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Iron (And More) For Lasting, Natural Energy

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Reprinted with the kind permission of Terry Lemerond.

By Terry Lemerond

Terry’s Bottom Line:

If you’ve been low on energy and endurance, you’re probably low on iron. Most people have a deficit of iron in their diets, and that’s because we’ve been told for years that iron is only appropriate for children, women of childbearing age, and professional athletes. Nothing could be further from the truth.

You need supplemental iron to keep you energized throughout the day. But you need the right form. The amino-acid chelated form of iron I recommend, combined with magnesium, copper and zinc, will help you:

  • Stay active longer
  • Recover from exercise faster
  • Prevent muscle injuries and heal faster
  • Stop headaches and PMS symptoms
  • Beat fatigue and “afternoon slumps”
Iron for Energy and Endurance

It’s probably a universal wish to have more energy and endurance. Many of us wake up to a fresh cup of coffee or tea “just to get going”, or rely on an “energy drink” to get through the afternoon. But there is a far better approach to energy than revving up your system with coffee or other stimulants. It relies on the body’s own need for strong, well-absorbed minerals to create the red blood cells that fuel our system.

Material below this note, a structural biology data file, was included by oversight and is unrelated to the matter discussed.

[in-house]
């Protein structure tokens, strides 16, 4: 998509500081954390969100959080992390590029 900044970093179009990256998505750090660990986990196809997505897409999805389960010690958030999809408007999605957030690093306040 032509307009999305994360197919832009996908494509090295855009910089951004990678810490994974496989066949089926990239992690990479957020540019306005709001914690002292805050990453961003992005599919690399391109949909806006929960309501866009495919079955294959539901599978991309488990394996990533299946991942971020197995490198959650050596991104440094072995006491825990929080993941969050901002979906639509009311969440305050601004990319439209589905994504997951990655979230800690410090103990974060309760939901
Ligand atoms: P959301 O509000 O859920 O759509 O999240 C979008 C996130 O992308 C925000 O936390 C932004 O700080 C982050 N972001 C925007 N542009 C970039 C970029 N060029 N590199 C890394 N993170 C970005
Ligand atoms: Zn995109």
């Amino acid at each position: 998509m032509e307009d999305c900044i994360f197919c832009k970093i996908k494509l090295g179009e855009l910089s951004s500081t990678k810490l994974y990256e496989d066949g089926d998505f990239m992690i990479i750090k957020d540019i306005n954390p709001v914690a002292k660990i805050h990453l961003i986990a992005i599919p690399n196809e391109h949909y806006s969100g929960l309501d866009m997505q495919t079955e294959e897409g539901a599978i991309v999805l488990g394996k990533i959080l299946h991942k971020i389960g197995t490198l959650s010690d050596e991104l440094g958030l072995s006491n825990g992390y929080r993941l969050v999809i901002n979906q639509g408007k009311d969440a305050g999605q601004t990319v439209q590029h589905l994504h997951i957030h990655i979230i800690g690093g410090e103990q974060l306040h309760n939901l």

In this Terry Talks Nutrition®, we’re going to explore the essential minerals we need for healthy energy that can keep us going the distance whether we’re in a cross-country bicycle race, or simply racing against a busy schedule.

Everybody Needs Iron:

Iron deficiency is the most common nutritional deficiency in the United States. Over 7 million women and 700,000 young children in America are estimated to be iron deficient. And, possibly due to the popular idea that men “don’t need iron” middle-aged and older men have been found to have low iron levels as well.

That may come as a surprise. After all, we’ve been told for so long that iron is only conditionally necessary. Basically, that it’s fine if you’re pregnant or menstruating, or maybe a professional athlete, but other than that we should leave it alone. That’s just not true.

Iron is a critical component of hemoglobin, the protein carried by red blood cells that delivers oxygen throughout the body for energy. We couldn’t live without it. And yet, iron deficiency and anemia is one of the world’s most common conditions. For athletes and anyone with an active life, the need for iron is even greater. Aside from hemoglobin, iron is a requirement for erythropoietin (EPO) production, a hormone needed by the body that also helps make energizing red blood cells.